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Stroszek (1977)

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Werner Herzog makes extraordinary films, doesn’t he? And here’s a road movie to beat the band. Bruno (Bruno S., Kaspar Hauser) has just been released from prison following a drunken episode. His problems all relate to having been brought up in Nazi-run institutions. His dwarf neighbour Scheitz (Clemens Scheitz) has kept his myna bird and flat, complete with piano. Music has saved his life but he can’t earn a living from singing in the streets. He falls for prostitute Eva (Eva Mattes, more familiar from her work with Fassbinder) but she needs to escape local thugs and she works extra to get them all the money to leave Berlin and go to the United States, where Scheitz’s nephew runs a garage in rural Wisconsin. Things start badly when Stroszek’s myna bird is confiscated on arrival.  It’s tough to earn a living and the bank closes in on Eva and Stroszek’s home so she has to whore herself again and they split up. Stroszek compares the American way of life to that which he experienced  under the Nazis – spiritual abuse. When his home is publicly auctioned he takes a truck and ultimately abandons it in Fort Tomahawk, running it in ever-decreasing circles, as he looks at a display of performing chickens and armed police arrive… This tragicomic look at the life of three apparent eccentrics is actually a startling dissection of what passes for human existence, in all its pathetic banality,underscored by the muzakal interpretation of By the Time I Get to Phoenix (James Last, vielleicht?!) It’s a portrait of the US that doesn’t enhance one’s views of prospects outside the metropolis and Herzog captures the utter degradation of poverty in a land without pity.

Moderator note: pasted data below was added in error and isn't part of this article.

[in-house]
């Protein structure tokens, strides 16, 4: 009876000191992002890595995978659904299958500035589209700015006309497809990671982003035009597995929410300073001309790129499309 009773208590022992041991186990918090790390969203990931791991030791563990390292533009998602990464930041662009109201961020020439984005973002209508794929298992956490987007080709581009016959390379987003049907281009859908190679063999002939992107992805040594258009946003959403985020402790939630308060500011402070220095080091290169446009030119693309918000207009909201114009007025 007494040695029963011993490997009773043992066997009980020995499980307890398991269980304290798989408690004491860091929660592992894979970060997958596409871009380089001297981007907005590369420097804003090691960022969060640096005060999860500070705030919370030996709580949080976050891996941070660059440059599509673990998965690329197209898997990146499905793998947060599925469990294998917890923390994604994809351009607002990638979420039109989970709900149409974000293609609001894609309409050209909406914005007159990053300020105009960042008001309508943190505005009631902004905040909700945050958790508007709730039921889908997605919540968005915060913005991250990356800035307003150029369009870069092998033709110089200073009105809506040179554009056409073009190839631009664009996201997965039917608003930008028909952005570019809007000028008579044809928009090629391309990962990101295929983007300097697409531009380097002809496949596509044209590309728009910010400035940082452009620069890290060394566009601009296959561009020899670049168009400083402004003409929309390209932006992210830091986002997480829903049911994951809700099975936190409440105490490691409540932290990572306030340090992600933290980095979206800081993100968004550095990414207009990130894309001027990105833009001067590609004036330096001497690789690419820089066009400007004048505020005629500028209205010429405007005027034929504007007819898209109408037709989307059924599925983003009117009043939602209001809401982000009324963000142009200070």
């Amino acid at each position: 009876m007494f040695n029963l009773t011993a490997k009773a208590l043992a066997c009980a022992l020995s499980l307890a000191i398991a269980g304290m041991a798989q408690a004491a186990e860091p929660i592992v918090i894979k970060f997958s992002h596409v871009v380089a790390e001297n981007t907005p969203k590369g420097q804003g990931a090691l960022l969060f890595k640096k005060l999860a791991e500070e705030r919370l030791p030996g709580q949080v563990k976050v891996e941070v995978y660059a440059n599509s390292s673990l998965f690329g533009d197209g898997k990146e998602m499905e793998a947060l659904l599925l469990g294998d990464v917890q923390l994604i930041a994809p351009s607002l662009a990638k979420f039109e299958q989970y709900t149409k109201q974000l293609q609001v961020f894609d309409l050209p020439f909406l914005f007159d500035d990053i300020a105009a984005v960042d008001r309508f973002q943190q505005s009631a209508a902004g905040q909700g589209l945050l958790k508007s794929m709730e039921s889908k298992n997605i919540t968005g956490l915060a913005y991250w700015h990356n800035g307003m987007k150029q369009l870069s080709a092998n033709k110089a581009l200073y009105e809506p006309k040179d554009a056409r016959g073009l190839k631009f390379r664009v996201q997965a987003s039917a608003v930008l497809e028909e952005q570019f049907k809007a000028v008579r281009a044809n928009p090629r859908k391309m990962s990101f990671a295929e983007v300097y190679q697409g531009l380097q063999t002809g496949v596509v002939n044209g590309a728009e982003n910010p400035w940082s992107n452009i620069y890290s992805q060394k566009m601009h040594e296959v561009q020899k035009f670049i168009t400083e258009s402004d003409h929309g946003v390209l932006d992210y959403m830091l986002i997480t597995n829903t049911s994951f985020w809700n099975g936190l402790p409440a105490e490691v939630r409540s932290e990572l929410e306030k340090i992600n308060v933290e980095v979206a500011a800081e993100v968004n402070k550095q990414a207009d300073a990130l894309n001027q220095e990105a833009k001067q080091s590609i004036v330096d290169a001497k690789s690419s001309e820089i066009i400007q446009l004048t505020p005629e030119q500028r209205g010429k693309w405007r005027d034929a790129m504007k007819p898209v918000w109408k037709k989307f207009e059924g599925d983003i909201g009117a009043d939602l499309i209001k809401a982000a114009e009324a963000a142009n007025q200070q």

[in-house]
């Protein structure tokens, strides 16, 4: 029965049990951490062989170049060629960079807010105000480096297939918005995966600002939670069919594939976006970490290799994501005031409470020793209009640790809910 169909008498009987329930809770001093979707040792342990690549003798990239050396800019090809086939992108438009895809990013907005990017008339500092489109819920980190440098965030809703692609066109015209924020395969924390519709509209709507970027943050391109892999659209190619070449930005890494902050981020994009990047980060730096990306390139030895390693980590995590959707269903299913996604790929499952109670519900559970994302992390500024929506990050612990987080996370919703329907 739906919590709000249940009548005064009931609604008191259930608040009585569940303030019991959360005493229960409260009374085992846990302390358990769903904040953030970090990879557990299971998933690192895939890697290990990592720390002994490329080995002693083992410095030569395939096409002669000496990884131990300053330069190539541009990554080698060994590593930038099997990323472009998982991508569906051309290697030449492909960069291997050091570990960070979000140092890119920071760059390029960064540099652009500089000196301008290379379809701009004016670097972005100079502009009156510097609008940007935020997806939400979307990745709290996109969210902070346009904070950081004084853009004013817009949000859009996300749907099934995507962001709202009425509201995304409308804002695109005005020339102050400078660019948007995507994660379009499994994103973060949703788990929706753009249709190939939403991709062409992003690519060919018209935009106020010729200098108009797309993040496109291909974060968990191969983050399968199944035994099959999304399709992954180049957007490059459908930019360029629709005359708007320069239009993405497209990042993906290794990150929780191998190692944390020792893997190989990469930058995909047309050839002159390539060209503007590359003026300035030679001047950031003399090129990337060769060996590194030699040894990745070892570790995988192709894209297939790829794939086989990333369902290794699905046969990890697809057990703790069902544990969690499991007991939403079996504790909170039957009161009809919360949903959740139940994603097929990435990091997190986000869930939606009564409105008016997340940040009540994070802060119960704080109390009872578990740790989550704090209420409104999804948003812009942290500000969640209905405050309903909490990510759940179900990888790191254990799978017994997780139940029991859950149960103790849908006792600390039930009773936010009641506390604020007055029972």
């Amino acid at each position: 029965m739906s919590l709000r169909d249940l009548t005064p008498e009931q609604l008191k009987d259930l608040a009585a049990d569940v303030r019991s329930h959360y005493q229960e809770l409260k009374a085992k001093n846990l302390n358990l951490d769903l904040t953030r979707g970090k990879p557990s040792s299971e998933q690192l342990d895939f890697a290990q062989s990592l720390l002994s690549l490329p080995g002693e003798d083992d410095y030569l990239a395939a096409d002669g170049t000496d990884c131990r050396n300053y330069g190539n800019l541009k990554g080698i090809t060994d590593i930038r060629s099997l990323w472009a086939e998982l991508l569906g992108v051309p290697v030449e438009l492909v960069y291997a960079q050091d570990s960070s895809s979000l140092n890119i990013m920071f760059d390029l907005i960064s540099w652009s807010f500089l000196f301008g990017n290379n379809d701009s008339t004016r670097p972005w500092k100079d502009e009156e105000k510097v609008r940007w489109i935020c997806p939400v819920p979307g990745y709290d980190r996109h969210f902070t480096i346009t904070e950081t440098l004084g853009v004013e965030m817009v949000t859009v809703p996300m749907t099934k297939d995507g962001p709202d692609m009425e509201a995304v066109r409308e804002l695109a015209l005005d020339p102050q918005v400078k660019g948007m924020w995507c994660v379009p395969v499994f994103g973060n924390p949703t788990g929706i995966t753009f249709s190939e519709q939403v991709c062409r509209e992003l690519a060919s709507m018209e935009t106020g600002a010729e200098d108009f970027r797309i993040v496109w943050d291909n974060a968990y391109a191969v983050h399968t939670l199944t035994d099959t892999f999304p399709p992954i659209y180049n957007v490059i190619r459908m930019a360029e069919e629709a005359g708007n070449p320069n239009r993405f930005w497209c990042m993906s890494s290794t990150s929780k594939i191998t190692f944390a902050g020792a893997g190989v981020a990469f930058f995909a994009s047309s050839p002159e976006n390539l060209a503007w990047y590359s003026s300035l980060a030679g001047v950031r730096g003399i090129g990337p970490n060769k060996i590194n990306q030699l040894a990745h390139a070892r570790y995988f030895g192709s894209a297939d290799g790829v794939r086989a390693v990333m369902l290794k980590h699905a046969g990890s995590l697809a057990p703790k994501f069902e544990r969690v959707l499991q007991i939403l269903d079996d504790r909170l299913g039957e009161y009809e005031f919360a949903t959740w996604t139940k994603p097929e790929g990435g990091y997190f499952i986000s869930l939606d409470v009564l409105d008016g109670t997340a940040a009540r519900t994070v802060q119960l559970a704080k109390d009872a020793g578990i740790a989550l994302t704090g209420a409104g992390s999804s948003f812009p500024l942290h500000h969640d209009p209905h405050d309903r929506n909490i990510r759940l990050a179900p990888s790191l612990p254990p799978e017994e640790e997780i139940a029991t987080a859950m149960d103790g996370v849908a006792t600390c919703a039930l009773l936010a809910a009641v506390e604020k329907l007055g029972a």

Land of Silence and Darkness (1971)

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Fini Straubinger is a 55-year old Bavarian woman who became blind and 95% deaf aged 15, years after a childhood prank went wrong. Her mother confined her to bed for 30 years, isolating her from all activity. Now she spends her time travelling in the region, becoming friends with people similarly afflicted. Much of the film is about Fini’s interactions, assisted by her friend who uses a manual alphabet of taps and strokes for communication. They go on an aeroplane, pet animals at a zoo. Fini’s perception of her situation is in the realm of the poetic. She describes the colours she sees and the range of sounds, from a constant trickling of sand to bells ringing, as the everyday base from which her remaining senses proceed. People are never totally deaf or blind, she explains.The most distressing scenes are with children born deafblind who have horrible physical problems and whose parents gave up on them. Or the man who suddenly became blind aged 35 and went to live in a stable with cows because his family wouldn’t help. Werner Herzog’s work is extraordinary because it elicits our sympathy without once stooping to pity or sentiment. Bach and Vivaldi are judiciously utilised to fill the parts the poetry doesn’t reach.